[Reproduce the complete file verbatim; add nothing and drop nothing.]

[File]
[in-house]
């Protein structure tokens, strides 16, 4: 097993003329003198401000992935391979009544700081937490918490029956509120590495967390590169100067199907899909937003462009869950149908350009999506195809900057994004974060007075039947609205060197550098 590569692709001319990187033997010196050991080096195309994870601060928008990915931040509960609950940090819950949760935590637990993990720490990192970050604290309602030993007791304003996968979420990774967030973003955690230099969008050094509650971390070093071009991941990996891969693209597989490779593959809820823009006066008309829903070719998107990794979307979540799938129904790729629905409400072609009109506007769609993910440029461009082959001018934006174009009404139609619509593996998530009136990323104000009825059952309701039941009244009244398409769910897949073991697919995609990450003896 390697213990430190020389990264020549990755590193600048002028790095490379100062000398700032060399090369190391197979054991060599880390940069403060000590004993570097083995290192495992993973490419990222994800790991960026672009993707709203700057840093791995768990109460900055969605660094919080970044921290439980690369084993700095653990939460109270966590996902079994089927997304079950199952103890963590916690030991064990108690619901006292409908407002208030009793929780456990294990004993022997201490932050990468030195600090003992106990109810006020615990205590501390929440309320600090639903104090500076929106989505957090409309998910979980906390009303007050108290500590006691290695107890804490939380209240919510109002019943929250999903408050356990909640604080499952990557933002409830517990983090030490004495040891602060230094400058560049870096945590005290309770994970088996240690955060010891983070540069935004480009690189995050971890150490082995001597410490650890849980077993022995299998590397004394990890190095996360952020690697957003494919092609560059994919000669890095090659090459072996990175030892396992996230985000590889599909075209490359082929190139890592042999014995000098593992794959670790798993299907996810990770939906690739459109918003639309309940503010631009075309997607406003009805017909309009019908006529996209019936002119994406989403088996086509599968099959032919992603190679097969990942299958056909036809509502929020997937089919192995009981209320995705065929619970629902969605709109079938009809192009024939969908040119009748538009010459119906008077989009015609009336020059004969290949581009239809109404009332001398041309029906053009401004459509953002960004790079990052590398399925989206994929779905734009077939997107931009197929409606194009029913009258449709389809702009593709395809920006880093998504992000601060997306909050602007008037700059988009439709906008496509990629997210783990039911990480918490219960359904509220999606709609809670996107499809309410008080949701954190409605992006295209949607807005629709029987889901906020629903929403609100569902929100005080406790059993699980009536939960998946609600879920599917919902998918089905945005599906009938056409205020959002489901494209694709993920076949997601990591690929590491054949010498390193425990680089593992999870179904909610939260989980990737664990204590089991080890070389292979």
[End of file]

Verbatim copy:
[in-house]
């Protein structure tokens, strides 16, 4: 097993003329003198401000992935391979009544700081937490918490029956509120590495967390590169100067199907899909937003462009869950149908350009999506195809900057994004974060007075039947609205060197550098 590569692709001319990187033997010196050991080096195309994870601060928008990915931040509960609950940090819950949760935590637990993990720490990192970050604290309602030993007791304003996968979420990774967030973003955690230099969008050094509650971390070093071009991941990996891969693209597989490779593959809820823009006066008309829903070719998107990794979307979540799938129904790729629905409400072609009109506007769609993910440029461009082959001018934006174009009404139609619509593996998530009136990323104000009825059952309701039941009244009244398409769910897949073991697919995609990450003896 390697213990430190020389990264020549990755590193600048002028790095490379100062000398700032060399090369190391197979054991060599880390940069403060000590004993570097083995290192495992993973490419990222994800790991960026672009993707709203700057840093791995768990109460900055969605660094919080970044921290439980690369084993700095653990939460109270966590996902079994089927997304079950199952103890963590916690030991064990108690619901006292409908407002208030009793929780456990294990004993022997201490932050990468030195600090003992106990109810006020615990205590501390929440309320600090639903104090500076929106989505957090409309998910979980906390009303007050108290500590006691290695107890804490939380209240919510109002019943929250999903408050356990909640604080499952990557933002409830517990983090030490004495040891602060230094400058560049870096945590005290309770994970088996240690955060010891983070540069935004480009690189995050971890150490082995001597410490650890849980077993022995299998590397004394990890190095996360952020690697957003494919092609560059994919000669890095090659090459072996990175030892396992996230985000590889599909075209490359082929190139890592042999014995000098593992794959670790798993299907996810990770939906690739459109918003639309309940503010631009075309997607406003009805017909309009019908006529996209019936002119994406989403088996086509599968099959032919992603190679097969990942299958056909036809509502929020997937089919192995009981209320995705065929619970629902969605709109079938009809192009024939969908040119009748538009010459119906008077989009015609009336020059004969290949581009239809109404009332001398041309029906053009401004459509953002960004790079990052590398399925989206994929779905734009077939997107931009197929409606194009029913009258449709389809702009593709395809920006880093998504992000601060997306909050602007008037700059988009439709906008496509990629997210783990039911990480918490219960359904509220999606709609809670996107499809309410008080949701954190409605992006295209949607807005629709029987889901906020629903929403609100569902929100005080406790059993699980009536939960998946609600879920599917919902998918089905945005599906009938056409205020959002489901494209694709993920076949997601990591690929590491054949010498390193425990680089593992999870179904909610939260989980990737664990204590089991080890070389292979």